"When I identify with my form, I am God's servant; I worship Him as my Lord. When I identify with God, my eternal Self, there are not two, but only one; and I am He.This complementarity of identities necessitates two entirely different mental attitudes, or states of awareness: when we focus on the Self, we become aware, "I am the one infinite Existence-Consciousness-Bliss"; but when we take the attitude of love toward God, we become aware, "I am Thy creature and Thy servant, O Lord."

   "And it is the paradoxical fact that both attitudes are correct and valid which accounts for the confused oscillation many dedicated truth-finders feel between the attitude of Self-knowledge (jnana) and devotion to God (bhakti). To say, "I am He," as did al-Hallaj, or Shankara, is offensive to the bhakti, for it denies the separate existence and fallibility of the individual soul; and to say, "I am the servant of God," does not satisfy the jnani, for it asserts a duality where none in fact exists."

   "I am convinced that, if we are to speak truly and to live realistically, it is necessary to embrace both attitudes, and to relinquish the logic which begs for an either/or approach to identity. The greatest contemplatives who ever lived, having pondered this quandary, have come to the same conclusion, and have taken a position which defies categorization into one classification or another. For example, the Blessed Jan Ruysbroeck, a 14th century disciple of Meister Eckhart, wrote,

   "Though I have said before that we are one with God, ... yet now I will say that we must eternally remain other than God, and distinct from Him. .... And we must understand and feel both within us, if all is to be right with us."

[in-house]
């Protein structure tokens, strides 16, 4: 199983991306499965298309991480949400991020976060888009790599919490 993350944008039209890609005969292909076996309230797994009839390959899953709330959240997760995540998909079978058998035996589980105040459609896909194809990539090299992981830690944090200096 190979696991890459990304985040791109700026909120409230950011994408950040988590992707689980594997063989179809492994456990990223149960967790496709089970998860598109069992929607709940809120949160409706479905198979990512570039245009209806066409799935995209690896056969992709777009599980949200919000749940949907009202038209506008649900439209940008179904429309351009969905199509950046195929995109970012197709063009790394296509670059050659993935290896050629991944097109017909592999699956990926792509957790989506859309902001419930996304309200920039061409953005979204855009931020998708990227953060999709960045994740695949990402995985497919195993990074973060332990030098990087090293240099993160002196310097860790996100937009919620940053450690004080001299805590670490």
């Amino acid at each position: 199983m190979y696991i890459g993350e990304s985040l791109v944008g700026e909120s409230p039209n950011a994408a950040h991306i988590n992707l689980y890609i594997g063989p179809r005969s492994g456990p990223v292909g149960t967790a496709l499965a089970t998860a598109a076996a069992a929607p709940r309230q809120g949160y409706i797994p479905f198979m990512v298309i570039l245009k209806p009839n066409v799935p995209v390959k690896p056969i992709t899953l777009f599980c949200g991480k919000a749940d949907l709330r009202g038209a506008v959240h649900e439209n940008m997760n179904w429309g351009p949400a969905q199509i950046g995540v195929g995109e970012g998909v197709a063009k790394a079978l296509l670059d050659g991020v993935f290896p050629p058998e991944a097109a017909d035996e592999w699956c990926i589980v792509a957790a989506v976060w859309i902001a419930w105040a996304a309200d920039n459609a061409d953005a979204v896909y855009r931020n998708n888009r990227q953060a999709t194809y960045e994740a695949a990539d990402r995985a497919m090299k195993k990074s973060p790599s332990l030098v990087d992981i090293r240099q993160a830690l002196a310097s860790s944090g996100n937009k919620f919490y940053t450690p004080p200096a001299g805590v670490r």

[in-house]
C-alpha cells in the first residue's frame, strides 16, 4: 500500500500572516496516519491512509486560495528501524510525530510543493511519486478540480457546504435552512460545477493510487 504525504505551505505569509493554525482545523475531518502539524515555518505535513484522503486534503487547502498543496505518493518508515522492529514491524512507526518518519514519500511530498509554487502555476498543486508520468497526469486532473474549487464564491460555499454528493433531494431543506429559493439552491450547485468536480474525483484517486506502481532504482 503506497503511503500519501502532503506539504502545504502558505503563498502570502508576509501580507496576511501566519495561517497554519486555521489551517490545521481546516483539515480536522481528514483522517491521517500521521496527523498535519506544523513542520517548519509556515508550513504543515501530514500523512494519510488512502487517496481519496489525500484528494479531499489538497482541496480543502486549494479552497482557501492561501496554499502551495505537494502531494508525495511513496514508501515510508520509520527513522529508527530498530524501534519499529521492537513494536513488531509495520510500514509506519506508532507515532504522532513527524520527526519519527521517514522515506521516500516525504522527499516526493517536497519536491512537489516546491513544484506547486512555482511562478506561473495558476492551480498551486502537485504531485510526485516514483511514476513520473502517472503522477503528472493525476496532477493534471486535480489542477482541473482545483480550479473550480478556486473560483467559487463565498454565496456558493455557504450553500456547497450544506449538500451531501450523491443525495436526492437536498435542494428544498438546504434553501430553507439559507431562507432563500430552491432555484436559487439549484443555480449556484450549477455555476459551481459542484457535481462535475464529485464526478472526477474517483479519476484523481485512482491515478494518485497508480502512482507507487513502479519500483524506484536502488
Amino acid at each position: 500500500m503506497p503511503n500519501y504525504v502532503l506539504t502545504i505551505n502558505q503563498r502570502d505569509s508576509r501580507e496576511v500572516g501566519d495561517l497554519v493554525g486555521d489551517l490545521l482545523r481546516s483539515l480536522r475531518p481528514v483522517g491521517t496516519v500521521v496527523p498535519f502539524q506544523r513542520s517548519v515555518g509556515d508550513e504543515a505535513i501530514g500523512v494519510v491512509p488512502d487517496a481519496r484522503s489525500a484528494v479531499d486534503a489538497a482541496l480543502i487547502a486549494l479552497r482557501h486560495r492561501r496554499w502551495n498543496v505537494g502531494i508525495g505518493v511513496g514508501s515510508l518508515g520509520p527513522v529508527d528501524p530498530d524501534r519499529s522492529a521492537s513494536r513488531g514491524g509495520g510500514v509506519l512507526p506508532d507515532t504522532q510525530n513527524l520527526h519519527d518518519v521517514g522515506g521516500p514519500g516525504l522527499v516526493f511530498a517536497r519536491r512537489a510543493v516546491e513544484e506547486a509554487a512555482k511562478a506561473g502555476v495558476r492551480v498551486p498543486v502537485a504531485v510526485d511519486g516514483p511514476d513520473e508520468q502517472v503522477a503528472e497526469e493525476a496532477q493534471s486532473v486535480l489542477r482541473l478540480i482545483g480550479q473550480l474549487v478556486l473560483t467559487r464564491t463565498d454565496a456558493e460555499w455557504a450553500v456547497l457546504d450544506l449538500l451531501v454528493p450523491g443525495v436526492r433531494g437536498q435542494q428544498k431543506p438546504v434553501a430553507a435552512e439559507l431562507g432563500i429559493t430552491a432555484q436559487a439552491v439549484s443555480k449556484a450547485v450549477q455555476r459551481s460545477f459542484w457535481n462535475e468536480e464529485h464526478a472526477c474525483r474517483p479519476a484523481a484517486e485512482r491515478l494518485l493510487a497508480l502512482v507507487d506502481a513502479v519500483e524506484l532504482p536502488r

"Just as the Formless and the form cannot be separated one from the other, neither can the knower (jnani) and the devotee (bhakti) be separated; though mutually exclusive, they co-exist as complements in every awakened individual."
(Swami Abayananda, as posted on the internet)

   Sri Ramakrishna said that pure love is more difficult to attain than knowledge. The Holy Mother, his spiritual consort, said, 'Liberation is always given, but God does not easily give pure love.' This reminds me of a student asking PB what it was like to be a sage. PB asked him what he thought it was. 'To love everybody' was the student's first reply. PB replied, 'I am not that advanced; I don't love everybody.' Thoughtful words to ponder.

   Thus the paths of 'neti, neti,' ('not this, not this') and 'wohi, wohi,' ('this is He, this is He') lead to the same end.

   Another example of this union of Jnana and Bhakti is in the life of the great sage Jnaneshvara:

   "It is generally believed that Jnaneshvara, also known as Jnanadeva, being a Jnani, did not suffer the pangs of separation from God which the Bhakta suffers. But there are quite a few of his early Abhangas which show that, like Tukarama and other Bhaktas, Jnaneshvara also did pine for his beloved God. He wails that in spite of being one with God, he is not able to see Him. "I pine after Thee," says he, "As a thirsty man longs for water." Then, in frustration, he says: "Let Thy will be done, for all my supplications have been useless." (90)

   After his desire has become satisfied, however, he poetically writes: